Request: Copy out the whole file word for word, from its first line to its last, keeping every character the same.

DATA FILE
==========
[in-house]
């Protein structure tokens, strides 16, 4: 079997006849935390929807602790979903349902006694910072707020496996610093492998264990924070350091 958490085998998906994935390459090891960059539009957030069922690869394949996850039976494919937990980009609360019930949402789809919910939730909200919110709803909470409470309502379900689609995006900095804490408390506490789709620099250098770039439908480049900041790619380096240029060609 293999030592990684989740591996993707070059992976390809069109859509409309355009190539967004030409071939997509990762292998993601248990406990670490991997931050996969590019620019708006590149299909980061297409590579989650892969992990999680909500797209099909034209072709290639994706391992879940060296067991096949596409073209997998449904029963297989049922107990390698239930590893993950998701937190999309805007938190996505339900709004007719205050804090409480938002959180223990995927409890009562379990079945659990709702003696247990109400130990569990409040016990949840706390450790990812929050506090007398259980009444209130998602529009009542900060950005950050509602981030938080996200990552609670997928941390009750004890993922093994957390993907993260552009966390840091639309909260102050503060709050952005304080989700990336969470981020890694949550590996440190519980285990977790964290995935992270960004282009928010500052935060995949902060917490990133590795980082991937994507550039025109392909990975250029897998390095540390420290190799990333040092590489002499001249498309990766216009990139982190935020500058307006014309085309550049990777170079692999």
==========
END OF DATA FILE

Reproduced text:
[in-house]
């Protein structure tokens, strides 16, 4: 079997006849935390929807602790979903349902006694910072707020496996610093492998264990924070350091 958490085998998906994935390459090891960059539009957030069922690869394949996850039976494919937990980009609360019930949402789809919910939730909200919110709803909470409470309502379900689609995006900095804490408390506490789709620099250098770039439908480049900041790619380096240029060609 293999030592990684989740591996993707070059992976390809069109859509409309355009190539967004030409071939997509990762292998993601248990406990670490991997931050996969590019620019708006590149299909980061297409590579989650892969992990999680909500797209099909034209072709290639994706391992879940060296067991096949596409073209997998449904029963297989049922107990390698239930590893993950998701937190999309805007938190996505339900709004007719205050804090409480938002959180223990995927409890009562379990079945659990709702003696247990109400130990569990409040016990949840706390450790990812929050506090007398259980009444209130998602529009009542900060950005950050509602981030938080996200990552609670997928941390009750004890993922093994957390993907993260552009966390840091639309909260102050503060709050952005304080989700990336969470981020890694949550590996440190519980285990977790964290995935992270960004282009928010500052935060995949902060917490990133590795980082991937994507550039025109392909990975250029897998390095540390420290190799990333040092590489002499001249498309990766216009990139982190935020500058307006014309085309550049990777170079692999």